Ruins of a Spanish Hacienda, an Inca Road, and pre-Inca Tombs!

Knowing that travel would grind to a halt with this week’s transportation strike, on Monday I hopped on a bus and headed down the valley to Oropesa to check out some very interesting places near the more famous site of Tipon.

Almost no one knows about this area as nearly everyone arrives in a tour vehicle or simply doesn’t bother to get off the main road. That leaves a number of ancient burial sites virtually unknown, never visited, and undisturbed.

The Hacienda

The badly deteriorated ruins of an old Spanish hacienda is still standing and appears to be at least partially used, but it’s not clear if someone has occupied part of it as a residence or not. Inside the rear courtyard, drying crops were visible, but there’s not much left besides the walls and some outlying buildings.

Some very small fields are still being used among the ancient inca terraces on the steep mountainside above the hacienda. Water comes from a small stream flowing down from the mountain above.

An Inca Road

Most visitors to Peru think the famous “Inca Trail” is the only Inca road still in existence. The fact is that there are hundreds of kilometers of Inca roads that still exist all up and down South America.

A few have been reconstructed, but most are in an unsurprising state of disrepair since they were first built by the Incas more than 500 years ago. Indeed, it’s quite common to find many stretches of primary and secondary Inca roads all over the region that are still used by people in the mountains in exactly the same way as they’ve been used for centuries — as a means of getting from one place to another by walking.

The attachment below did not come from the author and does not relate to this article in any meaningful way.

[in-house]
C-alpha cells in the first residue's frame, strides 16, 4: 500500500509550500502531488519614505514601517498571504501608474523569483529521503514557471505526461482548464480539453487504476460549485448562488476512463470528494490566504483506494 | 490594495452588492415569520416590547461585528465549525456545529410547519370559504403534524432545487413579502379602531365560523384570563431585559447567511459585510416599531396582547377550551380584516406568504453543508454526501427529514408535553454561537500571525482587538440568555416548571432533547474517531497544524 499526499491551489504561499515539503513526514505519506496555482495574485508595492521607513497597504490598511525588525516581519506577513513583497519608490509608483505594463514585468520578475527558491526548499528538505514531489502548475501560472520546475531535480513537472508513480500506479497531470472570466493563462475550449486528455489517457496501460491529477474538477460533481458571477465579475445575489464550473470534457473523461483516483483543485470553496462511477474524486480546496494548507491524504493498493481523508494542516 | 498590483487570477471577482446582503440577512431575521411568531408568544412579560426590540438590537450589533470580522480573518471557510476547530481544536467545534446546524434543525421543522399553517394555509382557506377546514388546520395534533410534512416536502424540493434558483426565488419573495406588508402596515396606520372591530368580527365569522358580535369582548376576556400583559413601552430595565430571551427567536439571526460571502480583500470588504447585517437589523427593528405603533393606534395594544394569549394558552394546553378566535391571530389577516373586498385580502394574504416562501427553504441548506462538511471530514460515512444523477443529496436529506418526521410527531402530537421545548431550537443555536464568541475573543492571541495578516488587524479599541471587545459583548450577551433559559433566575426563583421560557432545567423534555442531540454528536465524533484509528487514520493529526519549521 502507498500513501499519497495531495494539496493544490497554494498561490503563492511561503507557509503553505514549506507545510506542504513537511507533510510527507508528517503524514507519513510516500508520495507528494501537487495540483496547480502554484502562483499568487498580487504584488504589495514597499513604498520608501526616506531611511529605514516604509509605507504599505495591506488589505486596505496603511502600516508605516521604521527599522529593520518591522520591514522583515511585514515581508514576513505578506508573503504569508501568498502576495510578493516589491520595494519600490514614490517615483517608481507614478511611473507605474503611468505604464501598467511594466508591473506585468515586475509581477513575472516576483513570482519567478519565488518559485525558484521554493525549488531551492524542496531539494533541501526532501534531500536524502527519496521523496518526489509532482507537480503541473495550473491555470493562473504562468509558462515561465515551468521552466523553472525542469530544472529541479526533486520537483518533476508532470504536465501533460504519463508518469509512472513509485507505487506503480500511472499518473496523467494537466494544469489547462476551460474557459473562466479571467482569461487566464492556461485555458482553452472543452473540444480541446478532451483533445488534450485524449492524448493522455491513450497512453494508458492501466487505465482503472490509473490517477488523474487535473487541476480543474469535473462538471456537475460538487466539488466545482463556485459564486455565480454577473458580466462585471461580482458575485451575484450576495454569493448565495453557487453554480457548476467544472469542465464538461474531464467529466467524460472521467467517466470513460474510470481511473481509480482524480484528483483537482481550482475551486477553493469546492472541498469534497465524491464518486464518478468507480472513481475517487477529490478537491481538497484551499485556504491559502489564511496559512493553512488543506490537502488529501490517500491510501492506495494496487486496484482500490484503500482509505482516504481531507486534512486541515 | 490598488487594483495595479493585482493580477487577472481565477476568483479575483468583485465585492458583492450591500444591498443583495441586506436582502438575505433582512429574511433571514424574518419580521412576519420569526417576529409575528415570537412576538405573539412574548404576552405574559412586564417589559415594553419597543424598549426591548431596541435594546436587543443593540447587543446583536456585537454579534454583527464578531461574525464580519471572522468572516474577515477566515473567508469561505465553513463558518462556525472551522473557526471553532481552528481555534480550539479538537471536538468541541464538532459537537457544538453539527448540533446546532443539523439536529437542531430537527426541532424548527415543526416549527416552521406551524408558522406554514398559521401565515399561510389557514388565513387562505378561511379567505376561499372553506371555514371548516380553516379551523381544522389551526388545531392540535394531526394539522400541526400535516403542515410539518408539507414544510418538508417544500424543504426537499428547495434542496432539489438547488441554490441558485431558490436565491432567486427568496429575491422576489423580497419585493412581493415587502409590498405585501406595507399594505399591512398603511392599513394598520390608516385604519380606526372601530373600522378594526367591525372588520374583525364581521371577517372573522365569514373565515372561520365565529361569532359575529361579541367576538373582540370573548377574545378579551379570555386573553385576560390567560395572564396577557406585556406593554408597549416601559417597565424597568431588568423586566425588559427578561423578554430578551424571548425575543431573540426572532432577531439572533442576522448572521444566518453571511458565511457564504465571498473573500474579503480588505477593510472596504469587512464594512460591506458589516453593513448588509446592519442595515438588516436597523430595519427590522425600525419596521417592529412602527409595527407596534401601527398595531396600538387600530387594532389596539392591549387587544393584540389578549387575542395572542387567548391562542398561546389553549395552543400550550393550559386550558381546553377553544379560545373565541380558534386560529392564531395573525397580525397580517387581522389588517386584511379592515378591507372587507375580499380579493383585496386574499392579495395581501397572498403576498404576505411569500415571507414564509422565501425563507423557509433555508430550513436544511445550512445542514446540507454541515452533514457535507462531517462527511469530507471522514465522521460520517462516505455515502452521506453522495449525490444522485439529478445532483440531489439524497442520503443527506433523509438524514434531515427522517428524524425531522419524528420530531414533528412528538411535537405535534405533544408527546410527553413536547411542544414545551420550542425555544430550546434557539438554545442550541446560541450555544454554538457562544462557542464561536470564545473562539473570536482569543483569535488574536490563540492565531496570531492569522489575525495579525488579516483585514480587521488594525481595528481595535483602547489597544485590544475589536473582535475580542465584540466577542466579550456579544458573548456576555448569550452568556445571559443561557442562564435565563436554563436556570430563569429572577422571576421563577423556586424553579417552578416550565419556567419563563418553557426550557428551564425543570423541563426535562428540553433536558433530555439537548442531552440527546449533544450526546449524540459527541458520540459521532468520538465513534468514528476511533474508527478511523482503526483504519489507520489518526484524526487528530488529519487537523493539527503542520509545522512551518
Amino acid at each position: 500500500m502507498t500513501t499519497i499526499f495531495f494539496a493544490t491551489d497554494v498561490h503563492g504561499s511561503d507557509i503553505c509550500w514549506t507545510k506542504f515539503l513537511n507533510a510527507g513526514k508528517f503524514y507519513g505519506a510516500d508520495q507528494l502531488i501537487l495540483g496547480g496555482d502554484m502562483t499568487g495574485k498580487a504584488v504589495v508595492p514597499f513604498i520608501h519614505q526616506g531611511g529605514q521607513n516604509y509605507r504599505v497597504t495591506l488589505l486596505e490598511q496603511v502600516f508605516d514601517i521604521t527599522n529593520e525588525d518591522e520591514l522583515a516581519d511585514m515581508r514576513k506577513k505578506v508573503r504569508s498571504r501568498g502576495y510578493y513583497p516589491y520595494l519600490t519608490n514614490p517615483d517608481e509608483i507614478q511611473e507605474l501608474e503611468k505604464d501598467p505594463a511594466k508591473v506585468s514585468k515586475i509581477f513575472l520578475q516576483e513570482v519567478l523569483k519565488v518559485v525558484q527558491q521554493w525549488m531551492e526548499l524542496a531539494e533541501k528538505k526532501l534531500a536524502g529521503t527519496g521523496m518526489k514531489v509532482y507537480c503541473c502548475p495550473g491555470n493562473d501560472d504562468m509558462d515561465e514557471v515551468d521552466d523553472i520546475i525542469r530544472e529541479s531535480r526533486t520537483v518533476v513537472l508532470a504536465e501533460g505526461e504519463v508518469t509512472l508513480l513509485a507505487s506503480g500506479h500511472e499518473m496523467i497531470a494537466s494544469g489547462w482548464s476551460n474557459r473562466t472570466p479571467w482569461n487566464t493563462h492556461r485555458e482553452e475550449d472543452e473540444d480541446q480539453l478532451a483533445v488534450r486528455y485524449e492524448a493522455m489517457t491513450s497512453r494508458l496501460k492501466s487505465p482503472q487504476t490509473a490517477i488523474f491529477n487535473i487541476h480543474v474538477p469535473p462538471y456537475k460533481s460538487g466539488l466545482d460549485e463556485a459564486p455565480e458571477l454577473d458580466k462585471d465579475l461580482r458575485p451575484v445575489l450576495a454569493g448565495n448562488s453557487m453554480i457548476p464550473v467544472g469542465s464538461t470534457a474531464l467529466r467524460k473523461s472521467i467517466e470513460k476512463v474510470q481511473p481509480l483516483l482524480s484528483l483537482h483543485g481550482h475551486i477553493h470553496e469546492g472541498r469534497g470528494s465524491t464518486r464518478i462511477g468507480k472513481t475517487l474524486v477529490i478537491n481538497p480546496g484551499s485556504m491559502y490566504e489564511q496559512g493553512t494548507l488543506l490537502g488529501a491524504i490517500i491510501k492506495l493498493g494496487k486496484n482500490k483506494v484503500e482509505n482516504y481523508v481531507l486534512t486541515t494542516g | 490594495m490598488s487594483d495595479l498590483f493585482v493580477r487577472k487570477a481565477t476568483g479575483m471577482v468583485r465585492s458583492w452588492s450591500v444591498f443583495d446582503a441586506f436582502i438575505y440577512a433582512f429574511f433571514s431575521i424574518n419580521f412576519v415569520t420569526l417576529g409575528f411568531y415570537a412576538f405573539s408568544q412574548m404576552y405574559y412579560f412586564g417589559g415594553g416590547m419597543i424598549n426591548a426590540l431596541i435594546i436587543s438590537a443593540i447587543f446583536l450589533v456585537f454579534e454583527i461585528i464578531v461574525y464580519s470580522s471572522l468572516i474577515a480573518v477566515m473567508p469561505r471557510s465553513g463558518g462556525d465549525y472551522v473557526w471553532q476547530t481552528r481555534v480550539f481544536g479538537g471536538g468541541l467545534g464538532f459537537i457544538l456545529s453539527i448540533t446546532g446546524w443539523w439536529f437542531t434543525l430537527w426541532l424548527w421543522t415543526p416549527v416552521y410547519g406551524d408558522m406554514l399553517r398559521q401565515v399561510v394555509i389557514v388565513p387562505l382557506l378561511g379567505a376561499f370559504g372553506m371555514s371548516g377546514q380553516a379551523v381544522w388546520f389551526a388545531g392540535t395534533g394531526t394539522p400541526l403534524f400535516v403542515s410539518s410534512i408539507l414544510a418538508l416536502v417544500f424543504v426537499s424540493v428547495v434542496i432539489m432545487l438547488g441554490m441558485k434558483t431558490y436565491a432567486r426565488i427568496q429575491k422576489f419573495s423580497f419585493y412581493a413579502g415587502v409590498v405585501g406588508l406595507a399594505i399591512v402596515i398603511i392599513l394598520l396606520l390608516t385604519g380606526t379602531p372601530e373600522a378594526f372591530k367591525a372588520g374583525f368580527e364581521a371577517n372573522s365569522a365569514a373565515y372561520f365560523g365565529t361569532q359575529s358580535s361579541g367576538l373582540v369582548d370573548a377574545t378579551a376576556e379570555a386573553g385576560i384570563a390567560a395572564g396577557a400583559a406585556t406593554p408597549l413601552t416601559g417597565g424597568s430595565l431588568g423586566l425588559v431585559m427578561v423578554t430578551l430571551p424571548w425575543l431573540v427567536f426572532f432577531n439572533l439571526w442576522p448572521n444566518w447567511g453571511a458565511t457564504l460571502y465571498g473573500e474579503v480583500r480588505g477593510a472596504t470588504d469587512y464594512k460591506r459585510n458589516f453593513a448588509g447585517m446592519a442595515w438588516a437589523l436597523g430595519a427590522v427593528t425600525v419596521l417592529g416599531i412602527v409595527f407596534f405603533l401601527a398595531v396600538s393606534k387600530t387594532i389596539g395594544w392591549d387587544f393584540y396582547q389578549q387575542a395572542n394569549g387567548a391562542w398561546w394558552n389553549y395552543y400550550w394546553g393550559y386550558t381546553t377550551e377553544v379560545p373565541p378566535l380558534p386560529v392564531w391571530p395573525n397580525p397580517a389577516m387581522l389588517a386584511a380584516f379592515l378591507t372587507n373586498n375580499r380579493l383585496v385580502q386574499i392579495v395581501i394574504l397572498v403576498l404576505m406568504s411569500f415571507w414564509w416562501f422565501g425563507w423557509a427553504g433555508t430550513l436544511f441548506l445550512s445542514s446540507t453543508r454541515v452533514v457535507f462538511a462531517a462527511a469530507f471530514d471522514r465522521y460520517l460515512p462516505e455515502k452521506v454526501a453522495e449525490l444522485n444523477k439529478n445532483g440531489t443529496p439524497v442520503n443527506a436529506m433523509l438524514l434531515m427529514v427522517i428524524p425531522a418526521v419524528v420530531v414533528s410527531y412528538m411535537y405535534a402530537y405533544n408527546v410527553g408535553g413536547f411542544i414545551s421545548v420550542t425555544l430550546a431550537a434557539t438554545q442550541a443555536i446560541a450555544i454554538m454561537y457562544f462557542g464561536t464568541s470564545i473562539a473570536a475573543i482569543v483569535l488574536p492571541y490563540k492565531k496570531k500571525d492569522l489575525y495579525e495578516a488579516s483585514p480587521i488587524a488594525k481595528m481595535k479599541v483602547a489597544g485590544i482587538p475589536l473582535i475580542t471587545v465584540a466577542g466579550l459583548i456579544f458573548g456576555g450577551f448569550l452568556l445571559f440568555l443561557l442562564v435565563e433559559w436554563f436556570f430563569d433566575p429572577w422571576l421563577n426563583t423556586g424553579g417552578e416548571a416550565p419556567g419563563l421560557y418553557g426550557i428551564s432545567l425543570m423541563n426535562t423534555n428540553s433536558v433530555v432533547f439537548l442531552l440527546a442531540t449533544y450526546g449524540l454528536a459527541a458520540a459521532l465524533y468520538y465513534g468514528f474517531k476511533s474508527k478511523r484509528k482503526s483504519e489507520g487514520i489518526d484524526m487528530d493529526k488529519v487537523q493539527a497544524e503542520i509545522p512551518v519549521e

Reconstruction of this section of road was completed in early 2020, but has been closed off during the pandemic.

The Tombs

I first saw some of these tombs in 2019 when I made one of my usual “let’s see what’s up that canyon” hikes, but I had no idea just how much was there. On subsequent trips I found even more tombs — both simple holes in the the cliff sides along the mountain and more elaborate “chullpas” (burial structures) indicating that the site was used by more than one group of peoples over the thousands of years of occupation of the Cusco valley.

Getting up to the tombs is quite challenging and, thanks to the very heavy brush made up of deeply entangled thorny plants, I wasn’t able to find a path up. With a machete, it would probably be fairly easy to hack my way through, but that will have to wait until another time.

I was able to get reasonably close, but, to be honest, I wanted to be very respectful as these are burial sites. No matter how old they are, respect is still my greatest concern. (That’s why I’m not posting any detailed information on how to reach this site.)

Certainly they were scavenged by scavenging grave robbers long ago looking for treasure and other items that they could sell to collectors. It’s very possible that bones still exist so avoiding any kind of disturbance of the site is my biggest concern.

After a couple of hours exploring beneath the cliffs, approaching dark clouds sent me back down into the valley to catch a ride home after a quick stop to eat pollo (chicken) a la plancha in the small town of Saylla along the way. It was an amazing day and I hope to go back soon to do some filming there for a project I’m planning about burial sites. (Most people are surprised to learn that sites like this are quite abundant in the region.)

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